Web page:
If your main business is shooting people then could you justify splashing out on one of these specialist optics?
WORDS: ADAM DUCKWORTH
As a professional photographer who shoots people, chances are you already own a very good portrait lens. Typically an 85mm prime, it gives just the right amount of compression to be flattering to the sitter and enough distance between you so you’re not sat on their lap.
A prime like this is often available in a very fast maximum aperture to give a really shallow depth of field. Canon users, for example, have 85mm versions in f/1.2, f1/4 and f/1.8 maximum apertures with a corresponding hike in price. From £379 for the slowest to £1700 for the fastest. For your money you get a bigger and heftier lens with often a more pleasing bokeh.
But there are other, more exotic portrait that might be just the thing you need to give your business a unique edge. We look at four, from a Zeiss Otus to a Sigma Art, Fujinon medium format glass to a Schneider Kreuznach tilt shift lens, to see if the price can be justified by the results. We investigate how to get the best out of them, and whether they should be a must-buy for serious portrait shooters. This isn’t a scientific test where we inspect critical sharpness at all apertures; it’s a real-world test to see if they really can make a difference.
We tried them in a studio setting, using medium apertures for the ultimate in quality. Then we shot them wide open outside on a gloomy day to check for focusing and bokeh.
While the medium-format lenses only fit their specific Fujifilm and Phase One cameras, the 35mm lenses were tested on the cameras they were designed for – so a Canon for the Sigma and Nikon for the Zeiss. We used the corresponding Metabones adapter to fit them both to a Sony A7R III so performance could be evaluated on the same sensor. We used focus peaking to ensure everything was sharp.
THE 85MM FOCAL length is where the majority of manufacturers pitch their portrait lenses, but Sigma offers an even bigger range complete with the latest 105mm f/1.4 version from the top-of-the-range Art series. Sigma specifically says this lens is the master of bokeh and is perfect for portraits, as the extra focal length gives that little bit more compression to bring the background even closer.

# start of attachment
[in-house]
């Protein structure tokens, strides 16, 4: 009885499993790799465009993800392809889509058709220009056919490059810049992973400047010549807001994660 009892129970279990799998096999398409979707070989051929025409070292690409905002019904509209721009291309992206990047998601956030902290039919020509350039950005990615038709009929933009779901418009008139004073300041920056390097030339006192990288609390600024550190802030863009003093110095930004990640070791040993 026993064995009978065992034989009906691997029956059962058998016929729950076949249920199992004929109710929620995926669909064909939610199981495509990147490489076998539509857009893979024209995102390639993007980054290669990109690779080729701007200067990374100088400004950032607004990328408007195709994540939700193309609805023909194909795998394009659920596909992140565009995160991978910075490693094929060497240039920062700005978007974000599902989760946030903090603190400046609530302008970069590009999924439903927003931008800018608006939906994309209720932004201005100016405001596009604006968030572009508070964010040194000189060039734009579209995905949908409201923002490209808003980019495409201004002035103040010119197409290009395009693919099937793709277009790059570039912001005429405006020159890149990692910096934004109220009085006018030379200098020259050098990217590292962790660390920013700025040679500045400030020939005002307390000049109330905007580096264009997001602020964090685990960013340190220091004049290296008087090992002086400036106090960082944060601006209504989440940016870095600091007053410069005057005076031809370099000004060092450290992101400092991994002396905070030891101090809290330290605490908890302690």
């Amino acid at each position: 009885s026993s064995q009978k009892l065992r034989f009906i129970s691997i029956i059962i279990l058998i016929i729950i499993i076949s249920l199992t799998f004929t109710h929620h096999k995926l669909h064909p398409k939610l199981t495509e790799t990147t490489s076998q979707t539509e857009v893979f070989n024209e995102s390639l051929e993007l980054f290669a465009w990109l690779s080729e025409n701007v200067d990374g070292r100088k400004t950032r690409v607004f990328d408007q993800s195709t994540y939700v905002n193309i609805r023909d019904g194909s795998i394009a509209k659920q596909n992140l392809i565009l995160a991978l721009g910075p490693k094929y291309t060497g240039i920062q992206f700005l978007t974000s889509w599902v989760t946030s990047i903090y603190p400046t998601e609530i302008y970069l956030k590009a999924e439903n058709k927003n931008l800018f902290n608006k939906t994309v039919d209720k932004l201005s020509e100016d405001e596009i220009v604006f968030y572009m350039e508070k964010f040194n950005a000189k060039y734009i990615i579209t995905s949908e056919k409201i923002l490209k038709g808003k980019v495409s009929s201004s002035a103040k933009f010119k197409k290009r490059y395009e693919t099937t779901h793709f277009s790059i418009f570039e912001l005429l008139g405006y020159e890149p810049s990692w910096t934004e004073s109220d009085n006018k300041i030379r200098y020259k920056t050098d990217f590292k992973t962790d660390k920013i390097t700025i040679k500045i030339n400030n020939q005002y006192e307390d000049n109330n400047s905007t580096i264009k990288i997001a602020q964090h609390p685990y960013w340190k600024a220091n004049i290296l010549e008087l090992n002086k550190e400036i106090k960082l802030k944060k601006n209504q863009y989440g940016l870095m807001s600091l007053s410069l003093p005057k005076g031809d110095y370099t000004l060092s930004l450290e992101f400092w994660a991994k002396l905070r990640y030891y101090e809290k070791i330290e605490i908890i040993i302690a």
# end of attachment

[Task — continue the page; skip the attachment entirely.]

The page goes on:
And at f/1.4, to make it spectacularly out of focus. The lens shows Sigma’s new mantra as a maker of premium lenses that outperform manufacturer’s own glass and the new 105mm really delivers as there is no competition. The Sigma has an advanced design with 17 optical elements in 12 groups, which is a huge amount for a prime lens. There are a total of five special low-dispersion elements and one aspherical lens element, plus a rounded nine-bladed diaphragm for smooth out-of-focus areas.
And this is housed in a sturdy metal body which, at 1645g and 131.5mm long, is very big for a 105mm lens. It is heavy and takes up a lot of room in your kit bag, especially the detachable mammoth lens hood. It also comes with a tripod mount and looks like a mini version of the huge telephotos used by sports professionals.
In use the images are truly stunning. Very sharp and detailed, with highly attractive and smooth outof-focus areas, helped by the slightly longer focal length. On a Canon and a Sony (we used manual focus on the latter) the focusing was perfect every time. The lens is just incredible and easy to use.
SPENDING ALMOST THREE grand on a manual-only lens may seem like madness, especially when you consider the advanced autofocus systems on modern cameras. And especially for a lens that is for portraits and goes as wide as f/1.4, focusing is critical if you are shooting wide open. Some people say that in that case manual focus is the only way to go to get it right, as AF might focus on the end of the eyelashes rather than the eye, for example. And at such wide apertures, that would make a difference.
However, the Zeiss was very tricky to use and we rejected lots of photos that were just not in focus. This was especially obvious when shooting outdoors wide open, on both the Nikon and Sony which has the advantage of focus peaking. But it also happened in the dark studio where it was tough to see well enough to get the focus bang on. That’s because modern DSLRs aren’t geared up for optimal manual focus experience, and the Sony’s peaking was tough to see. Many shots just weren’t sharp. But when the shot was perfectly in focus, the results were breathtaking.
The Otus is Zeiss’ attempt at a no-compromise lens purley focused on image quality. It has 11 lens elements in nine groups, in the legendary Planar design. There are six special glass elements and five aspheric lenses. At 1140g with an 86mm front filter thread, it’s a big lens that oozes quality and will last for years.